## In a commutative ring, prime ideals are radical

Let be a commutative ring. An ideal of is called *radical* if (since always holds, we can say equivalently that is radical if ).

- Prove that every prime ideal of is radical.
- Let be an integer. Prove that is radical in is radical if and only if is squarefree. Deduce that is radical in if and only if is squarefree.

We begin with a lemma.

Lemma: Let be a commutative ring and let be an ideal. Also let is an ideal containing . Then is radical in if and only if is radical in . Proof: Suppose is radical in , and let . Then for some . Now , so that . Thus , and is a radical ideal in . Conversely, suppose is radical in and let . Then for some , so that . Thus , and we have ; hence is radical.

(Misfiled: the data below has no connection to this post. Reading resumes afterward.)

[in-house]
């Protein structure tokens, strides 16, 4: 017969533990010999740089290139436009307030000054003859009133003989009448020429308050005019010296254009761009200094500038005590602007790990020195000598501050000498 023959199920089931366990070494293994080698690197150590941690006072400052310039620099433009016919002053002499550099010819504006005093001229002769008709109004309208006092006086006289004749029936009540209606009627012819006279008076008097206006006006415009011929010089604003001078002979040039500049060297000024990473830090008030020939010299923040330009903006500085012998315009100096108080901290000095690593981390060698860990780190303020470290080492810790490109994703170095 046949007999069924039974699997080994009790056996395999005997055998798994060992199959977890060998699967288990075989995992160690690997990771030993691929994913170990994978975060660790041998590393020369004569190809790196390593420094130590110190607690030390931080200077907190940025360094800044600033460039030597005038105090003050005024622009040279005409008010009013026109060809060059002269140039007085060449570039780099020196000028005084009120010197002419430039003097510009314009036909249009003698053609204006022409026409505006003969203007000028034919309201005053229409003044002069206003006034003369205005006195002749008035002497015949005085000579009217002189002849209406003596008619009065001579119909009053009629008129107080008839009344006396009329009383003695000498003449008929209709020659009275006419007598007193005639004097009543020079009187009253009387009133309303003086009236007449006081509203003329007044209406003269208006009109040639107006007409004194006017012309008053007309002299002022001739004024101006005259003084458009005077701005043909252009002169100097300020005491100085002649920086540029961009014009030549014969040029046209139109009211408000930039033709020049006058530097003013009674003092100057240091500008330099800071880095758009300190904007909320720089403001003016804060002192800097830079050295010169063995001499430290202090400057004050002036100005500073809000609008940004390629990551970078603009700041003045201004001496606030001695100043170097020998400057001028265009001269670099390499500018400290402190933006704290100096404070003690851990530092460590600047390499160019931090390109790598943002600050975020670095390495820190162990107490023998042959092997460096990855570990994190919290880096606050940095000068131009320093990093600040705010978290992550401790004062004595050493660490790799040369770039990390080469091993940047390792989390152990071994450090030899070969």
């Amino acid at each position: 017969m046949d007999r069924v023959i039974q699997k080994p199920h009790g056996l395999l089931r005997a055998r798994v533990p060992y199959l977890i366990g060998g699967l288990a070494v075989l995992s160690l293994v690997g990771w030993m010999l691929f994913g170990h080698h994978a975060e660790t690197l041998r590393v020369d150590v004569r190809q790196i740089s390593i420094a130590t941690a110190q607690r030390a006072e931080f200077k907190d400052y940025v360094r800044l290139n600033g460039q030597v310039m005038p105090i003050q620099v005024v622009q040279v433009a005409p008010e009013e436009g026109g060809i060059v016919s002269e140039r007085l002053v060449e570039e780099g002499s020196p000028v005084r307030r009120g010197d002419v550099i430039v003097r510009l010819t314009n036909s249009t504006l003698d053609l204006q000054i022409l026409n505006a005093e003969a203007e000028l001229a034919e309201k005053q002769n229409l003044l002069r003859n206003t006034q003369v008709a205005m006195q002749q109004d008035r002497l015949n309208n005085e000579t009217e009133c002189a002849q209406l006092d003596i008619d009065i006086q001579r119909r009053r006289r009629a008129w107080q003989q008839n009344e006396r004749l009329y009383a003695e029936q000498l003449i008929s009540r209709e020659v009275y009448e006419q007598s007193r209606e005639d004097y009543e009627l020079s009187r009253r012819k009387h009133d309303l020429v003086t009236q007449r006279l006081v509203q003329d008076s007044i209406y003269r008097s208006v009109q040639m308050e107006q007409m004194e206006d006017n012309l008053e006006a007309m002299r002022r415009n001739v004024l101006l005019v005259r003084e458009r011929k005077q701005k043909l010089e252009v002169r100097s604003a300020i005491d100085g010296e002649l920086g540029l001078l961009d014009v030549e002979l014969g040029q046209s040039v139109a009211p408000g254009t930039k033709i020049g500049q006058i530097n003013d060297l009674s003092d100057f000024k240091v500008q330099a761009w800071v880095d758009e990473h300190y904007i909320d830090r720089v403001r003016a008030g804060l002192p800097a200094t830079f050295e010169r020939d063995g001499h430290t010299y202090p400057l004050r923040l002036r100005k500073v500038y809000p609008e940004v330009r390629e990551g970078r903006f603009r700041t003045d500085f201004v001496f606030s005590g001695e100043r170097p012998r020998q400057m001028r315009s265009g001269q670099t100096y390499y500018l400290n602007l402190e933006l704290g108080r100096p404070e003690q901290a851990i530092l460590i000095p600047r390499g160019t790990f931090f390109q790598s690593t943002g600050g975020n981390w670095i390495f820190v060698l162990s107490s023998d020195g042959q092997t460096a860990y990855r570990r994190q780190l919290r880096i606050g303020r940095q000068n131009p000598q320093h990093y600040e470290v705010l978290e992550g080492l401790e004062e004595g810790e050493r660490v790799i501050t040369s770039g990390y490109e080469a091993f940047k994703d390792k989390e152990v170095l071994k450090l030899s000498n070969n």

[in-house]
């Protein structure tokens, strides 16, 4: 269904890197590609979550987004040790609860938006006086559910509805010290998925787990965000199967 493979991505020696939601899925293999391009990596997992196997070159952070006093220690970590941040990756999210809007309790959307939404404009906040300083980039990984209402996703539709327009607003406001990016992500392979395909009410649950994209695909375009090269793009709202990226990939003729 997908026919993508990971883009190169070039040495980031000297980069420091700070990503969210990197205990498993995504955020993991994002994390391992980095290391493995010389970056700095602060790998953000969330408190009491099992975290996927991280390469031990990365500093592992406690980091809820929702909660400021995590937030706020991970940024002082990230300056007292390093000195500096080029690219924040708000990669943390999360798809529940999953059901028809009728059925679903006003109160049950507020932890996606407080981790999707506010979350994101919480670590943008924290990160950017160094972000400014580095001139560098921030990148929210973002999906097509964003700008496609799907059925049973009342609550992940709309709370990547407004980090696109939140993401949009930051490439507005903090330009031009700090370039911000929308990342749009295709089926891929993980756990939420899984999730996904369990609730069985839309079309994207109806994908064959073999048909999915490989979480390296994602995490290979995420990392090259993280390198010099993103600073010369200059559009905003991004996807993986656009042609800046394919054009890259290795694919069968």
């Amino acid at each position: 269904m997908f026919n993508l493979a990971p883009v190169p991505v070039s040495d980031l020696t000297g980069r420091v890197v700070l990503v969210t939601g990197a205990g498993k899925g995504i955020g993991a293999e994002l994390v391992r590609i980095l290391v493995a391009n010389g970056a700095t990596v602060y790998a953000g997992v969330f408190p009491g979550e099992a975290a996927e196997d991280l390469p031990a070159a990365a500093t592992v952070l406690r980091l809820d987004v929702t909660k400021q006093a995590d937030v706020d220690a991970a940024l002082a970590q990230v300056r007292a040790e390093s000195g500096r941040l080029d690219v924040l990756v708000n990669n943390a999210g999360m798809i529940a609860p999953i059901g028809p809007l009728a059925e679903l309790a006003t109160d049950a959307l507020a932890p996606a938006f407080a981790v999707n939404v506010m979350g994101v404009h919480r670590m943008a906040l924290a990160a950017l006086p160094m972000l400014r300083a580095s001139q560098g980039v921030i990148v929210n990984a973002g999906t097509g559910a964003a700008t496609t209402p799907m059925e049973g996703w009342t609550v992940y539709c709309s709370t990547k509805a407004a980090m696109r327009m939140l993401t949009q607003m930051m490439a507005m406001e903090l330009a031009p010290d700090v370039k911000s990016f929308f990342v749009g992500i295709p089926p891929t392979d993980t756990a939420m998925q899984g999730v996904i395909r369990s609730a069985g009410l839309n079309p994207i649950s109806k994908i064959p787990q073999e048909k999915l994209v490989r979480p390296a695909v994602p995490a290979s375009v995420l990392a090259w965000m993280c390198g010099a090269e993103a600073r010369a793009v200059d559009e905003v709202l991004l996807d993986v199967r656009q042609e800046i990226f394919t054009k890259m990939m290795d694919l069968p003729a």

- Let be a prime ideal. Let . Then for some , we have ; suppose that is minimal with this property. If , then . Since is prime, then either or , a contradiction since is minimal. Thus , and we have .
- Write the prime factorization of as . Suppose first that is radical in , and suppose some is at least 2. Now is nonzero in , and , a contradiction. Thus is squarefree. Conversely, suppose is squarefree and let with for some . If some prime divides but not , then no power of can be divisible by , a contradiction. Thus divides , and in fact .
Consider as an ideal of . By the lemma, is radical in if and only if is radical in , if and only if is squarefree.

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